Paix et sécurité en 2019: Évaluation des efforts déployés par l’Union européenne pour soutenir la paix en Colombie

03-06-2019

La présente étude thématique, la deuxième de la collection « Paix et sécurité », porte sur les efforts déployés par l’Union européenne (UE) en vue de soutenir la paix en Colombie. Chaque année, les études publiées dans cette collection évaluent les résultats obtenus par l’Union dans le domaine de la paix et de la sécurité dans une région donnée. La présente étude d’impact examine l’action menée par l’Union européenne au cours du conflit qui a sévi pendant 50 ans en Colombie et met l’accent sur la ...

La présente étude thématique, la deuxième de la collection « Paix et sécurité », porte sur les efforts déployés par l’Union européenne (UE) en vue de soutenir la paix en Colombie. Chaque année, les études publiées dans cette collection évaluent les résultats obtenus par l’Union dans le domaine de la paix et de la sécurité dans une région donnée. La présente étude d’impact examine l’action menée par l’Union européenne au cours du conflit qui a sévi pendant 50 ans en Colombie et met l’accent sur la consolidation de la paix depuis la conclusion, en 2016, de l’accord final de paix entre le gouvernement et le principal groupe armé du pays, les Forces armées révolutionnaires de Colombie - Armée du peuple (FARC-EP). L’Union a mobilisé un large éventail d’instruments civils en Colombie : la diplomatie bilatérale et multilatérale, l’aide humanitaire et l’aide au développement, et les relations commerciales. Après avoir situé le conflit dans son contexte géopolitique, la présente étude analyse la démarche adoptée par l'Union pour favoriser la paix en Colombie et la manière dont elle l'a mise en œuvre, la contribution du Parlement européen, ainsi que les risques qui sont apparus depuis la signature de l’accord de paix et les moyens de les atténuer. Une étude distincte publiée en parallèle donne un aperçu de l’action actuelle de l’Union en matière de paix et de sécurité et présente l’indice Normandie pour la paix 2019. Ces études ont été rédigées en vue de leur présentation au Forum mondial Normandie pour la paix, qui se tiendra en juin 2019.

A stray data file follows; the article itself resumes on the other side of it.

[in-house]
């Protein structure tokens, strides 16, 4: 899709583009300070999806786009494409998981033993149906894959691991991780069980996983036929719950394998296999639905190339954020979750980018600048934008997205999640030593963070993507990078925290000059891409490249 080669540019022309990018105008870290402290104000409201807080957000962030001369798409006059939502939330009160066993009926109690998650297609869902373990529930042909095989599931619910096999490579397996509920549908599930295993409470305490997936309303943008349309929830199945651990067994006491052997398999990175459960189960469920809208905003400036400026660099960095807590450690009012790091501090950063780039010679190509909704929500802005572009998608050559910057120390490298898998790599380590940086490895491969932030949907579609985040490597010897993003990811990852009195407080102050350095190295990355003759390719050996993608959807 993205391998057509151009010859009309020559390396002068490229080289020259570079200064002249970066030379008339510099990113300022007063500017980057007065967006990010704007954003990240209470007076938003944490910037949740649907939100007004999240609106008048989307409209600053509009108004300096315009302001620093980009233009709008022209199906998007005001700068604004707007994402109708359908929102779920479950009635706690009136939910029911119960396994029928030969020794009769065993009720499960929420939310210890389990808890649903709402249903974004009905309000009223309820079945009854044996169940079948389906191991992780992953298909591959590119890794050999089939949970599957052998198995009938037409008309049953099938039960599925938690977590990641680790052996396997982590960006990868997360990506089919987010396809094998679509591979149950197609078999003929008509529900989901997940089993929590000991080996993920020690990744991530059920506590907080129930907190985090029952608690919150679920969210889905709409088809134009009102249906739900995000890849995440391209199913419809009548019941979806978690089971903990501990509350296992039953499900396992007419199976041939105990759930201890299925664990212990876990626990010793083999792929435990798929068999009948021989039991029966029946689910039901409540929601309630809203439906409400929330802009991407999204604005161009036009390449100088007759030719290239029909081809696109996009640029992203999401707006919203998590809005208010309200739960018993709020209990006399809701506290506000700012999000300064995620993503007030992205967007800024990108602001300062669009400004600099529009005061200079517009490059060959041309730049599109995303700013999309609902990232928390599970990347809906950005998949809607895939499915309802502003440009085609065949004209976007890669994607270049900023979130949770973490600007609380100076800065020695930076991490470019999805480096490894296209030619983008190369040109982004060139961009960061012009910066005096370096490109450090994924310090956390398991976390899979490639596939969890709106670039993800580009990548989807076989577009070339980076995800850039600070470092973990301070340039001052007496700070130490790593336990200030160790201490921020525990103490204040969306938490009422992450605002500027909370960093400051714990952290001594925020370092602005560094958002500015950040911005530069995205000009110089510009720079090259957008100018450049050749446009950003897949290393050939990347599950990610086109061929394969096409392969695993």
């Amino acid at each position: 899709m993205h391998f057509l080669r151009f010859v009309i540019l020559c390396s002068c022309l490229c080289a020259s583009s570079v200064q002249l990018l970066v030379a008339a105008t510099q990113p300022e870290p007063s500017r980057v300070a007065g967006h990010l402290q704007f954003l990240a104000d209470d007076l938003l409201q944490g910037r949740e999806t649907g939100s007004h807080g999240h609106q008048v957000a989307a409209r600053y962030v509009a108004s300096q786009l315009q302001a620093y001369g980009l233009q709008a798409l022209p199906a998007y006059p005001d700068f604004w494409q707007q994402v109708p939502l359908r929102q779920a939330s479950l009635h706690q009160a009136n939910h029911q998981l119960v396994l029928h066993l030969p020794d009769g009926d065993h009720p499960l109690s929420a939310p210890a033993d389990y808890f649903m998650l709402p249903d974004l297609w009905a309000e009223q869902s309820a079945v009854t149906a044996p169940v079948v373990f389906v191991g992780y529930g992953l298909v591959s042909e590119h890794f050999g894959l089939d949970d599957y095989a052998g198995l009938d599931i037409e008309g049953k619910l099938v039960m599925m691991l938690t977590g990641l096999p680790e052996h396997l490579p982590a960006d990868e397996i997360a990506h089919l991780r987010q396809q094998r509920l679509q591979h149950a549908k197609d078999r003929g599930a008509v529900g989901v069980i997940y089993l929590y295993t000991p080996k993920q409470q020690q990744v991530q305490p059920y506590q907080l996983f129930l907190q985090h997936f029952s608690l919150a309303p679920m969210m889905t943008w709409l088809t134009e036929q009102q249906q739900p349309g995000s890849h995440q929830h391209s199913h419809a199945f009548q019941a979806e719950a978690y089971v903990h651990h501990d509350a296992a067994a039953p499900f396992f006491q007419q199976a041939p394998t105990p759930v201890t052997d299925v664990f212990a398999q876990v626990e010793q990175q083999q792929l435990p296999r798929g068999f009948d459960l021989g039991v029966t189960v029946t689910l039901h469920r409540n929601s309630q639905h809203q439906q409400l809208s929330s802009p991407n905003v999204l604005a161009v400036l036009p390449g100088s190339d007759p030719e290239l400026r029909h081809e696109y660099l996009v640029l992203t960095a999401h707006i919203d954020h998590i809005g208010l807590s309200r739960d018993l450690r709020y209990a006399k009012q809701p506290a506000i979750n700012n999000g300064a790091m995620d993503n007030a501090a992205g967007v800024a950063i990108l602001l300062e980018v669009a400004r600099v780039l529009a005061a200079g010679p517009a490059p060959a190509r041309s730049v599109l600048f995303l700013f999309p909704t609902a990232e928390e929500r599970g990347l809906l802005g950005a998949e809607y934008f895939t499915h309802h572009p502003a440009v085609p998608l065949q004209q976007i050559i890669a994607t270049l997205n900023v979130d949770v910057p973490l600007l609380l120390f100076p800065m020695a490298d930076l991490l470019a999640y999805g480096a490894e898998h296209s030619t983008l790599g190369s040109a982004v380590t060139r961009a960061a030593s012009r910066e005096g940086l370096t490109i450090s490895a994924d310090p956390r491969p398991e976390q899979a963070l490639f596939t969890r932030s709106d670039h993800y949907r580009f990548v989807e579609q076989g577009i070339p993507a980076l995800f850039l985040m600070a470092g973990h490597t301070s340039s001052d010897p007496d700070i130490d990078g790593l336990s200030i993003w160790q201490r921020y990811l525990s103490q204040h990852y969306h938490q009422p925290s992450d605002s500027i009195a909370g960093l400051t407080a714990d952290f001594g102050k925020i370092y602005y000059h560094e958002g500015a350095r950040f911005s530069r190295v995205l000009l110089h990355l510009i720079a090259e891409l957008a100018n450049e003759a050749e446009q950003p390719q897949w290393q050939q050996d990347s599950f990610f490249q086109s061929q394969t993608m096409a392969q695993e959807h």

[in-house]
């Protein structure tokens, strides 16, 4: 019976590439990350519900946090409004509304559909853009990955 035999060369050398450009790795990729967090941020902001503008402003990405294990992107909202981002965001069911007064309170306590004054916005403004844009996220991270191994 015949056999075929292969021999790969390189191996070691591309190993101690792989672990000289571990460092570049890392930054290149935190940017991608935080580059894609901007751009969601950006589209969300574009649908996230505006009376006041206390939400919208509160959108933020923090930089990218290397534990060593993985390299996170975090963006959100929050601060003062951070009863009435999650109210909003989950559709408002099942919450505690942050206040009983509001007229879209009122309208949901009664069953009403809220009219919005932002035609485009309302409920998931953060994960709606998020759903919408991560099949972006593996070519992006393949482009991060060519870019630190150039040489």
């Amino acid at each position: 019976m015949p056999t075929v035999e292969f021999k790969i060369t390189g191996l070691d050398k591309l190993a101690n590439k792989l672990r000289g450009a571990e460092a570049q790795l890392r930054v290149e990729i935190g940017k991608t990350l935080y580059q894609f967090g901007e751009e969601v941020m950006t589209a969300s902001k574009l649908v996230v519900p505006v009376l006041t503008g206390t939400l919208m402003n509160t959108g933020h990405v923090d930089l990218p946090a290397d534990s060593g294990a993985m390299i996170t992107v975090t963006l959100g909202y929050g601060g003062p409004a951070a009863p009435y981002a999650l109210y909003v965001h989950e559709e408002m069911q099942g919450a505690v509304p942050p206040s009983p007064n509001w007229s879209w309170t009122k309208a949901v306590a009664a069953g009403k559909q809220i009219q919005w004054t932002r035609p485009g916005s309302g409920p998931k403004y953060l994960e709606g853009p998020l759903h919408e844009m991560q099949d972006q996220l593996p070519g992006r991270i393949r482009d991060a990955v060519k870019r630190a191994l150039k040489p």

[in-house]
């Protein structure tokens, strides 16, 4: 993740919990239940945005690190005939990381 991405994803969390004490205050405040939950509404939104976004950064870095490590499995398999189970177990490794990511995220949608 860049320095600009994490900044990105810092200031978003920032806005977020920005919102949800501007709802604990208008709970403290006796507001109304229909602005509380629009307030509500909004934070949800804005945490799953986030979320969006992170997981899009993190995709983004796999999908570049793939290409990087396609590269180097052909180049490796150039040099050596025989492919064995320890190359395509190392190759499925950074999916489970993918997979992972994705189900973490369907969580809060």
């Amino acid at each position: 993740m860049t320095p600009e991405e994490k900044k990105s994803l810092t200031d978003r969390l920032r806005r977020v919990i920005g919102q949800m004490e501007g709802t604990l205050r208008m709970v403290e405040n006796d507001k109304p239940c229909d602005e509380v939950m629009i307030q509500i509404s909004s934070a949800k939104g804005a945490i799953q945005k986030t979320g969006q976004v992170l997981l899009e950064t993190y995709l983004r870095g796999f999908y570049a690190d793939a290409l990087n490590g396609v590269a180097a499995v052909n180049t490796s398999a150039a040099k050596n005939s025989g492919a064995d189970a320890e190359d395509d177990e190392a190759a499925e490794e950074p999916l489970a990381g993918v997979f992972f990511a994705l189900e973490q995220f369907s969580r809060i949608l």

Balanced and fairer world trade defence: EU, US and WTO perspectives

29-05-2019